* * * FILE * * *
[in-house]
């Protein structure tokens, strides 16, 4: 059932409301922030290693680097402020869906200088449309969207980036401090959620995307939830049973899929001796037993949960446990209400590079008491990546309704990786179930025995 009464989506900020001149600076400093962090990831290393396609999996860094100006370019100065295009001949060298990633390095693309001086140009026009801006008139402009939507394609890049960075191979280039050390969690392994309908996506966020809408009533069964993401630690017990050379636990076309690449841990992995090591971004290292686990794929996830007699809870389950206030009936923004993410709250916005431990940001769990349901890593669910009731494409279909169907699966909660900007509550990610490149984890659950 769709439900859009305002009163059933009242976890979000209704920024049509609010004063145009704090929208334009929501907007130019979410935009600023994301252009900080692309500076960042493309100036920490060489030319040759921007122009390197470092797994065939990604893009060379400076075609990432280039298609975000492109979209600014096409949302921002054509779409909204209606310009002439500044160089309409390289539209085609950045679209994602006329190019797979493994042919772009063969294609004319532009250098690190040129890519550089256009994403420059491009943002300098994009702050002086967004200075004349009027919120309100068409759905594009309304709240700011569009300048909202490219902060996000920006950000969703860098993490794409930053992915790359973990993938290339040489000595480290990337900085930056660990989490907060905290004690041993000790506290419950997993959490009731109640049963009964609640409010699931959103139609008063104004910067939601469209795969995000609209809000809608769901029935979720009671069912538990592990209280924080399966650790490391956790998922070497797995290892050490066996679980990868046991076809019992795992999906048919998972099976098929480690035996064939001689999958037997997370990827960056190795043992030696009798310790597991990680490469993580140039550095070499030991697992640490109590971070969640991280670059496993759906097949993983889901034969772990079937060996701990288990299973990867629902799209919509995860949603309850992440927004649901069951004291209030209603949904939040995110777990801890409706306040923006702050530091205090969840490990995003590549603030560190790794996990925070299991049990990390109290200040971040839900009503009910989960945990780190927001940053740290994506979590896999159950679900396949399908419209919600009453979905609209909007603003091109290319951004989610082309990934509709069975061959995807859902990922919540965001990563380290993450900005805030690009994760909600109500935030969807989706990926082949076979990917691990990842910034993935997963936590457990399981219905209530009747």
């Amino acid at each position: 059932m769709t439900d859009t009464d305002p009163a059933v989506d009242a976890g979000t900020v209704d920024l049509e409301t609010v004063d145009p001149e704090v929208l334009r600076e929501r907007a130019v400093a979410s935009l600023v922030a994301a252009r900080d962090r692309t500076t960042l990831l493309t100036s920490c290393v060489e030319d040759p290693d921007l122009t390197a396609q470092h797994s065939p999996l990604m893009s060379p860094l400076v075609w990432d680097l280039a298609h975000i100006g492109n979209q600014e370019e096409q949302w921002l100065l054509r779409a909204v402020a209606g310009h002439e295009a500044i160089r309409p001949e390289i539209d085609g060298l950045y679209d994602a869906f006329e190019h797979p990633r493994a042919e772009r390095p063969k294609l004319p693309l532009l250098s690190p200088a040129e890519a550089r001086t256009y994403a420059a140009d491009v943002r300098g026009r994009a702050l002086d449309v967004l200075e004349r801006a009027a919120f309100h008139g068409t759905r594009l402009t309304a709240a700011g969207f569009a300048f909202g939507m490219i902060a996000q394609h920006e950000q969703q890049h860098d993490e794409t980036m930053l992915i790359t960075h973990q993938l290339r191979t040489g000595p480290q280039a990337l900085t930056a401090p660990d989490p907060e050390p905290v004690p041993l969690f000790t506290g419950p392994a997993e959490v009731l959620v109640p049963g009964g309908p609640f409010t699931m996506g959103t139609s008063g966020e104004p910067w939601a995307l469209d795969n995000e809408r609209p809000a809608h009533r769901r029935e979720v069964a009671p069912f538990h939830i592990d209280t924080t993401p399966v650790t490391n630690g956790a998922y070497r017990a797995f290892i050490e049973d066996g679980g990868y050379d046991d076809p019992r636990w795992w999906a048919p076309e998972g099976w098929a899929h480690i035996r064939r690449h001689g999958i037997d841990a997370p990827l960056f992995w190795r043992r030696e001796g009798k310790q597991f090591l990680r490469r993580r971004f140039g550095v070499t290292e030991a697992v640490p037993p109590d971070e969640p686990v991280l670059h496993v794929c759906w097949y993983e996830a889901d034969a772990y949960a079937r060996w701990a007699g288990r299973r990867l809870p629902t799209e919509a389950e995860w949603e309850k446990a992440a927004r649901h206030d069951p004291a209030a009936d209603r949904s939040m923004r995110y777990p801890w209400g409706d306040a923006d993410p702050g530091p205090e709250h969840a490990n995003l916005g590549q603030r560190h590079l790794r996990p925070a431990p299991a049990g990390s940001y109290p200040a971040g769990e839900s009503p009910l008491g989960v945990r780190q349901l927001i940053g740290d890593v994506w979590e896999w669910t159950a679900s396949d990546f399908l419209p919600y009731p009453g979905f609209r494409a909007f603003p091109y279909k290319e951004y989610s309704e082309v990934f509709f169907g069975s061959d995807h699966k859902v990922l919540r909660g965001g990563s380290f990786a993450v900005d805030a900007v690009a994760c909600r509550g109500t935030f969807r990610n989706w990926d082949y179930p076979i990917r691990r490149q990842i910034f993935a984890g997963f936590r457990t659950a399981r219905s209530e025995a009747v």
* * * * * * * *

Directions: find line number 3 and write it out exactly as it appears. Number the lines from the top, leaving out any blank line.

């Amino acid at each position: 059932m769709t439900d859009t009464d305002p009163a059933v989506d009242a976890g979000t900020v209704d920024l049509e409301t609010v004063d145009p001149e704090v929208l334009r600076e929501r907007a130019v400093a979410s935009l600023v922030a994301a252009r900080d962090r692309t500076t960042l990831l493309t100036s920490c290393v060489e030319d040759p290693d921007l122009t390197a396609q470092h797994s065939p999996l990604m893009s060379p860094l400076v075609w990432d680097l280039a298609h975000i100006g492109n979209q600014e370019e096409q949302w921002l100065l054509r779409a909204v402020a209606g310009h002439e295009a500044i160089r309409p001949e390289i539209d085609g060298l950045y679209d994602a869906f006329e190019h797979p990633r493994a042919e772009r390095p063969k294609l004319p693309l532009l250098s690190p200088a040129e890519a550089r001086t256009y994403a420059a140009d491009v943002r300098g026009r994009a702050l002086d449309v967004l200075e004349r801006a009027a919120f309100h008139g068409t759905r594009l402009t309304a709240a700011g969207f569009a300048f909202g939507m490219i902060a996000q394609h920006e950000q969703q890049h860098d993490e794409t980036m930053l992915i790359t960075h973990q993938l290339r191979t040489g000595p480290q280039a990337l900085t930056a401090p660990d989490p907060e050390p905290v004690p041993l969690f000790t506290g419950p392994a997993e959490v009731l959620v109640p049963g009964g309908p609640f409010t699931m996506g959103t139609s008063g966020e104004p910067w939601a995307l469209d795969n995000e809408r609209p809000a809608h009533r769901r029935e979720v069964a009671p069912f538990h939830i592990d209280t924080t993401p399966v650790t490391n630690g956790a998922y070497r017990a797995f290892i050490e049973d066996g679980g990868y050379d046991d076809p019992r636990w795992w999906a048919p076309e998972g099976w098929a899929h480690i035996r064939r690449h001689g999958i037997d841990a997370p990827l960056f992995w190795r043992r030696e001796g009798k310790q597991f090591l990680r490469r993580r971004f140039g550095v070499t290292e030991a697992v640490p037993p109590d971070e969640p686990v991280l670059h496993v794929c759906w097949y993983e996830a889901d034969a772990y949960a079937r060996w701990a007699g288990r299973r990867l809870p629902t799209e919509a389950e995860w949603e309850k446990a992440a927004r649901h206030d069951p004291a209030a009936d209603r949904s939040m923004r995110y777990p801890w209400g409706d306040a923006d993410p702050g530091p205090e709250h969840a490990n995003l916005g590549q603030r560190h590079l790794r996990p925070a431990p299991a049990g990390s940001y109290p200040a971040g769990e839900s009503p009910l008491g989960v945990r780190q349901l927001i940053g740290d890593v994506w979590e896999w669910t159950a679900s396949d990546f399908l419209p919600y009731p009453g979905f609209r494409a909007f603003p091109y279909k290319e951004y989610s309704e082309v990934f509709f169907g069975s061959d995807h699966k859902v990922l919540r909660g965001g990563s380290f990786a993450v900005d805030a900007v690009a994760c909600r509550g109500t935030f969807r990610n989706w990926d082949y179930p076979i990917r691990r490149q990842i910034f993935a984890g997963f936590r457990t659950a399981r219905s209530e025995a009747v």